In Darien, Conn., some underage children believe they may have found a way to get their hands on outlawed e-cigarettes.
Help to stem the tide of flooding Fairfield County is on the way.
First Selectman Tim Herbst said some witnesses reported seeing a woman vandalizing a painting that depicts Mother Teresa standing alongside pro-choice advocates.
A former Stamford High School teacher who reportedly had sex with one of her students and supplied marijuana to others was sentenced to prison Wednesday.
Poll director Doug Schwartz said what’s surprising, however, is the governor’s waning support among Connecticut Democrats.
Connecticut lawmakers are again considering a bill that would prevent people from smoking in a motor vehicle when there’s a young child inside.
Police in Fairfield, Connecticut, are investigating the discovery of two dead skunks with a sign reading “Obama Stinks.”
Senate Majority Leader Bob Duff said both major tribal casinos in Connecticut are strongly in favor of setting up slots and gaming tables near the state’s borders to attract Connecticut residents who now cross the line to gamble.
The Sandy Hook Advisory Commission will wrap up its work Friday, more than two years after the Newtown shootings.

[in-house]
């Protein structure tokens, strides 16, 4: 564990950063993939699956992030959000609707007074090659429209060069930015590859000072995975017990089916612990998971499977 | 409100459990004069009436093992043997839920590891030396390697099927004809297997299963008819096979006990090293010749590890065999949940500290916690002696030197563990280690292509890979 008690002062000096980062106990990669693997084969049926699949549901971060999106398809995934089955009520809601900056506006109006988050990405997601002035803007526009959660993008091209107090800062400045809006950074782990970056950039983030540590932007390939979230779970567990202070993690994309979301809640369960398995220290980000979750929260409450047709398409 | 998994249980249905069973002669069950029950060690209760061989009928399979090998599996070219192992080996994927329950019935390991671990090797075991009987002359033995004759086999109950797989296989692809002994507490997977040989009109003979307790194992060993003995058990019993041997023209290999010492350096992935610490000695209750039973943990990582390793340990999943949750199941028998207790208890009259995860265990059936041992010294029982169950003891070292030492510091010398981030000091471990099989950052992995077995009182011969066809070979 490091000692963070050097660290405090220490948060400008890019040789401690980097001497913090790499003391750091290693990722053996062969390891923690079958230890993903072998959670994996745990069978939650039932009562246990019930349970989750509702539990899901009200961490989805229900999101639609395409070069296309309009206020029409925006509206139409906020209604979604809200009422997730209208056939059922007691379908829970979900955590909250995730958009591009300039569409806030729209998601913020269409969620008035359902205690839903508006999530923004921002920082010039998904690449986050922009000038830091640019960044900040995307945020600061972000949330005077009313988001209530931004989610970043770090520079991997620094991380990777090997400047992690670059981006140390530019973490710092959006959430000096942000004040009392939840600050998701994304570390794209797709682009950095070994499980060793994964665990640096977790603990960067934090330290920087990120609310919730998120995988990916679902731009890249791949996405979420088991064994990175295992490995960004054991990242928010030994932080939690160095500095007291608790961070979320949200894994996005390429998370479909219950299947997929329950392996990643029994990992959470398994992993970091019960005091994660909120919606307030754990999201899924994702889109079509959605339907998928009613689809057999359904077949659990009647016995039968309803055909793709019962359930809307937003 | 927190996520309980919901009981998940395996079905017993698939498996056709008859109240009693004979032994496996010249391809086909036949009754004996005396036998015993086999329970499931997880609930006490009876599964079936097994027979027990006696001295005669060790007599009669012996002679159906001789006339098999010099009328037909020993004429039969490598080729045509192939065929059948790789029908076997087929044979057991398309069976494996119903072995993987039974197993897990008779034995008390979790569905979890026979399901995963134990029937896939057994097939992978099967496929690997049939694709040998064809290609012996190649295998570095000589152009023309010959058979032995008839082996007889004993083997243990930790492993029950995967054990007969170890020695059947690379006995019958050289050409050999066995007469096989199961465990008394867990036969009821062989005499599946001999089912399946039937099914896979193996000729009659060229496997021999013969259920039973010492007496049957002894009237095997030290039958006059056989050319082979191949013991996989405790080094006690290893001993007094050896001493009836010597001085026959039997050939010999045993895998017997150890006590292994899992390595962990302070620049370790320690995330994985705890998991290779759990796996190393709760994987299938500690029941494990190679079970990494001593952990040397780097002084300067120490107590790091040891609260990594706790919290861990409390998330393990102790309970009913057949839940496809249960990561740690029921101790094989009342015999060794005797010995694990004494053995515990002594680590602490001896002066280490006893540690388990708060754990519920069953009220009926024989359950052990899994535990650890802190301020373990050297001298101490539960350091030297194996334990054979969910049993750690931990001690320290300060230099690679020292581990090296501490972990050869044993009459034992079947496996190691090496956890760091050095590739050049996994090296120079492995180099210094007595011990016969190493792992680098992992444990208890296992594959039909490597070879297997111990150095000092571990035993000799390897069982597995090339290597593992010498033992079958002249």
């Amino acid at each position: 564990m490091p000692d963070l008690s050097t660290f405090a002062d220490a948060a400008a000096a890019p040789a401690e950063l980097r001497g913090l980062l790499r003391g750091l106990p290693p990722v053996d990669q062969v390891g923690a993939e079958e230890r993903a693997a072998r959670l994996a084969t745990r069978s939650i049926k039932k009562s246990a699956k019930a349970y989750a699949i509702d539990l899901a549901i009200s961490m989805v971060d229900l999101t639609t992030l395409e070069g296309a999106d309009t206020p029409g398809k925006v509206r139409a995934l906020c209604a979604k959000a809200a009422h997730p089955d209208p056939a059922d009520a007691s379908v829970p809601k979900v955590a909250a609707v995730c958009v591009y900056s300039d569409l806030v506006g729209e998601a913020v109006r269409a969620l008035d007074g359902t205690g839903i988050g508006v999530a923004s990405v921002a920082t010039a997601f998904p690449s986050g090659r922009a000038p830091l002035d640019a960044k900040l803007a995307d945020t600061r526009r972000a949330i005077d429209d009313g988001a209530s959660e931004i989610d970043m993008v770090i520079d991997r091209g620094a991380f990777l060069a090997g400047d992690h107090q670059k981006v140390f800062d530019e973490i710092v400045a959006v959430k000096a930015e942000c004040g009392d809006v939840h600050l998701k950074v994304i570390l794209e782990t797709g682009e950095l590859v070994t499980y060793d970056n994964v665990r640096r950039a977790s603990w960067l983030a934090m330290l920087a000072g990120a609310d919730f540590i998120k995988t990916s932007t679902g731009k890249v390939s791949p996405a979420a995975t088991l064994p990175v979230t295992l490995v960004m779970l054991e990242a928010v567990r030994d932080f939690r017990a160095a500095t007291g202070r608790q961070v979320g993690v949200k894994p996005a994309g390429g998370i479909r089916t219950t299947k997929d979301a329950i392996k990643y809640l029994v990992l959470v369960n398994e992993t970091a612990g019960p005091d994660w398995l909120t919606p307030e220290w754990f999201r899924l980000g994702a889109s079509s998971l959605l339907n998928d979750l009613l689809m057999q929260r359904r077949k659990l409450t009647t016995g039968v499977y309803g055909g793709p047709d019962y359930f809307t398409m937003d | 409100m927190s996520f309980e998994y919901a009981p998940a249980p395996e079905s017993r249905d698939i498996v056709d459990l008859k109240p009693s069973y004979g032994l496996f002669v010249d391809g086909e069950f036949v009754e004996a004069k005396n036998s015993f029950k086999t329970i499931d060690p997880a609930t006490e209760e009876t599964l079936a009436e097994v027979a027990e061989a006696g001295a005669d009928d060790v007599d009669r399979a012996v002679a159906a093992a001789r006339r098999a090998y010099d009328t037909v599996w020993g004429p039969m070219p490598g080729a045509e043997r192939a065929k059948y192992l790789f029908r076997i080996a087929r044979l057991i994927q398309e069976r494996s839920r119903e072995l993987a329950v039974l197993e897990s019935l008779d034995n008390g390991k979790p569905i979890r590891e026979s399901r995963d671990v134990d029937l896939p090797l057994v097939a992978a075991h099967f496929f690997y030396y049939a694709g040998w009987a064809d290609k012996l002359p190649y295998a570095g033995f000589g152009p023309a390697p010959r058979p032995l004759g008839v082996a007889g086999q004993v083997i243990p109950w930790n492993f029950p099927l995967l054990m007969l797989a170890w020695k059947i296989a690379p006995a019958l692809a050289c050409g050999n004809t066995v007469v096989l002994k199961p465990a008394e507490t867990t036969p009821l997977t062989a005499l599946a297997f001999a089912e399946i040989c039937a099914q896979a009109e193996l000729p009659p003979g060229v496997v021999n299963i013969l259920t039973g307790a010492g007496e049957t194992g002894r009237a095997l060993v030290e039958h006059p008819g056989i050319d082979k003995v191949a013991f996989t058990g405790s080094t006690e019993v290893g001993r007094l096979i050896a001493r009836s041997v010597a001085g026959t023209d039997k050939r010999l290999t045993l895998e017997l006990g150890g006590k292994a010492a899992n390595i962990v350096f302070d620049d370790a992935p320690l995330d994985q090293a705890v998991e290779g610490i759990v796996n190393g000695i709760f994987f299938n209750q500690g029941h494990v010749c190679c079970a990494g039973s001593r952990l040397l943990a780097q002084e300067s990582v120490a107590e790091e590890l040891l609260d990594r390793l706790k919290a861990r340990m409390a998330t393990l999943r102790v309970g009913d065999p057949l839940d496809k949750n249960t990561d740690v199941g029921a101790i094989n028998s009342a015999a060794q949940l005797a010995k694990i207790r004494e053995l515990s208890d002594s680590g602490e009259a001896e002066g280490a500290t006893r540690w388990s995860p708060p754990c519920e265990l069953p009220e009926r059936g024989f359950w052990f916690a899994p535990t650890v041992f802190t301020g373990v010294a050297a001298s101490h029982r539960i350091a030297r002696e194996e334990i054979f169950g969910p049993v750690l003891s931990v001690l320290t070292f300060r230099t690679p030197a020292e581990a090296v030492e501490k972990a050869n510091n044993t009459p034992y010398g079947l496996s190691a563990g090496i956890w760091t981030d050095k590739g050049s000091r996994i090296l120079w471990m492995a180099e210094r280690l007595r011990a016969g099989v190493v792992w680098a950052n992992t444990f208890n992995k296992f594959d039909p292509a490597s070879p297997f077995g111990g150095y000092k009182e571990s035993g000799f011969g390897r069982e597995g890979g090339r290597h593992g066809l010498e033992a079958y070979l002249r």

Mike Riley, head of the Motor Transport Association of Connecticut, attributes the improvement to a more intense focus on the drivers themselves — measures such as alcohol and drug testing and required medical exams.
Trumbull First Selectman Timothy M. Herbst ordered the painting temporarily removed from the town library until there’s a formal agreement in place protecting the town from liability.
The Federal Highway Administration has approved a study of an electronic toll system in Connecticut.
Just before 12:30 p.m. Tuesday, traffic was backed up on Cross Street when Officer Neil Robertson noticed the SUV directly in the path of the oncoming train.
Better car mileage has led to a reduction in the amount of money collected from the state’s gas tax, prompting lawmakers to search for a new funding source to pay for much-needed highway and bridge repairs.
Ben Barnes, the governor’s budget chief, acknowledged Tuesday that Malloy’s proposal for the new fiscal year beginning July 1 exceeds the state’s constitutional cap on spending by about $55 million.